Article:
International inequalities in drinking and related outcome

Posted 18.07.2017

international inequalities in drinking

Older drinkers tend not to set cars on fire, riot, or urinate in your garden on a Saturday night. Perhaps this is why, despite being one of the worlds’ most at-risk group for alcohol-related harm, older drinkers receive very little media or political attention. This lack of attention also ensures that older adults continue to remain our invisible addicts.

In a century characterised by rapid population ageing we urgently need to understand the patterns of older adults drinking, the predictors of such patterns, and the likely ramifications of drinking on the health of older adults. This would be the perfect point for us to review what it is that we know about older adults drinking, what critical gaps in our knowledge still exist, and what we can do to fill those gaps.

What we already know

What do we already know? Alcohol is clearly linked to over 200 health conditions and accounts for almost 6% of deaths worldwide (WHO, 2014). Older adults are specifically at greater risk of alcohol-related harm than younger cohorts for three key reasons. First, physiological ageing reduces our ability to process ethanol, making us more susceptible to its effects (Heuberger, 2009). Second, as we age we are more likely to develop health conditions related to (or impacted by) alcohol use, and use medication that might interact poorly with alcohol (Moore et al, 2007). Third, despite being an at-risk population for alcohol use older adults are less likely to be screened for alcohol use meaning that many alcohol-related issues remain undetected in this population (Duru et al, 2010). In addition to these risk factors the baby boomer generation appears to be drinking more than previous cohorts of retirees (Savage, 2014) and almost half could be classified as ‘hazardous’ drinkers (Towers et al, 2011).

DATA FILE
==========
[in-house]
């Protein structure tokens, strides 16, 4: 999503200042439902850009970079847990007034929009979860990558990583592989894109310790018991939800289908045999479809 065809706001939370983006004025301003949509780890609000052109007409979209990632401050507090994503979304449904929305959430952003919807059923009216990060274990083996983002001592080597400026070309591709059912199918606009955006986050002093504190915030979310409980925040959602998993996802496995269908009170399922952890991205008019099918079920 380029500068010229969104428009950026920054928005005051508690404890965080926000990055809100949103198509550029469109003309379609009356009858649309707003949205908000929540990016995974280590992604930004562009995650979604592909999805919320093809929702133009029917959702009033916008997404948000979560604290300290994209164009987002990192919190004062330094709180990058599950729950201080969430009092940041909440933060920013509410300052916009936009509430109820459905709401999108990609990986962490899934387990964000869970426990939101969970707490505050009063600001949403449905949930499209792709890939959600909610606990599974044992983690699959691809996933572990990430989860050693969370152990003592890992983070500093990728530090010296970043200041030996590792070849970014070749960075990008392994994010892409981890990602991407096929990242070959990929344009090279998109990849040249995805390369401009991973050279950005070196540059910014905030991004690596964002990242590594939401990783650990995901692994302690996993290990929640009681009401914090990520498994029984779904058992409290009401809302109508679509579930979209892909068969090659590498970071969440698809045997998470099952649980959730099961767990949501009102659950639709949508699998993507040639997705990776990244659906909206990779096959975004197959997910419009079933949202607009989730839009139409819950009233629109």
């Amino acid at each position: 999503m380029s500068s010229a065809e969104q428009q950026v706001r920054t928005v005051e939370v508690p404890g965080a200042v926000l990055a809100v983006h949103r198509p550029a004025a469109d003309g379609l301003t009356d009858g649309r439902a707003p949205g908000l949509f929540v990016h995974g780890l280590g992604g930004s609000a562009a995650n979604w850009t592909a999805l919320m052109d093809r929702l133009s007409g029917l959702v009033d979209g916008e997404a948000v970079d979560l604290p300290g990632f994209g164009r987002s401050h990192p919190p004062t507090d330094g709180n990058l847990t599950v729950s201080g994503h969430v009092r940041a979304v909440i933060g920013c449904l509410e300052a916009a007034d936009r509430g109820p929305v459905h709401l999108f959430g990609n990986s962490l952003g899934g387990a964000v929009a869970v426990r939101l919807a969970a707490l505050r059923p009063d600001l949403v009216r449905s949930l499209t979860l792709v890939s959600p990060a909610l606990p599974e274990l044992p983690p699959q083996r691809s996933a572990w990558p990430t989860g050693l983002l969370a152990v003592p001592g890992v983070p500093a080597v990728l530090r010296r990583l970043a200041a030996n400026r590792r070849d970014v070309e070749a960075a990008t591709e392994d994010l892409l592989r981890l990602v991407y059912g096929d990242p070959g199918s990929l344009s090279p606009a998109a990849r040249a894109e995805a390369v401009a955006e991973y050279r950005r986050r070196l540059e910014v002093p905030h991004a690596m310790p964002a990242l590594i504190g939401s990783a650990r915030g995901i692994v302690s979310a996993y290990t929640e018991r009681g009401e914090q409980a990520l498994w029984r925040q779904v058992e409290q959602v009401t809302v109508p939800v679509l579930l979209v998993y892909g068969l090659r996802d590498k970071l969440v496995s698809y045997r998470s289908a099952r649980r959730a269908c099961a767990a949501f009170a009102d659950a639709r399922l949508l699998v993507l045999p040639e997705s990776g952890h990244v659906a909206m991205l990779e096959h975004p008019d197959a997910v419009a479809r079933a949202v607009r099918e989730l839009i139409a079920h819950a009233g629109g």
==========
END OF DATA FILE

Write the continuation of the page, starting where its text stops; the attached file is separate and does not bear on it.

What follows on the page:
Does moderate drinking help our health? Short answer: no. We recently found that while older moderate drinkers seem to be healthier than heavy or non-drinkers this is mainly because they are wealthier and can likely afford healthier lifestyles (Towers et al, 2016). In fact a growing body of research now shows that the presumed health benefits of moderate drinking actually reflect simple differences between drinkers and non-drinkers in general (e.g., wealth, health, education) and not the influence of alcohol itself (Chikritzhs et al, 2015). Despite this finding it is still clear that many older adults still self-medicate with alcohol assuming that it is beneficial for their health (Aira et al, 2008).

What we don’t know

What don’t we know? Although it sounds like we know a lot about older drinkers this is not necessarily the case. Much of our research is done by isolated research teams conducting distinct studies in different countries around the world, the results of which are not often comparable. We have no idea whether older adults in the United Kingdom have the same patterns of drinking and health outcomes as their counterparts in North American, Africa or Australasia. We also have no idea whether any trends in drinking might reflect factors that are country-specific (e.g., drinking cultures, inequalities in sub-populations) or global (e.g., wealth, policy approaches).

So, what’s the problem?

What’s the problem? A lack of collaborative international research makes it difficult even to identify the simple prevalence of drinking patterns across borders and can, in fact, confuse the general public. For example, depending on the study you are reading estimates of unhealthy drinking in older adults range anywhere from 9% of older adults (Merrick et al, 2008), to 20% (Hoeck & van Hal, 2014), and even up to almost 50% (Towers et al, 2011). This is largely because research teams in this area often focus on different sub-populations of older adults (i.e., community-dwelling vs. treatment-seeking), use different measures of drinking (i.e., days drinking vs. standardised assessments), and work on different notions of unhealthy consumption (i.e., binge, heavy, hazardousness, harmful, risky). These differences make it effectively impossible to compare results across studies (i.e., less like comparing apples with apples; more like comparing apples with Kiwifruit).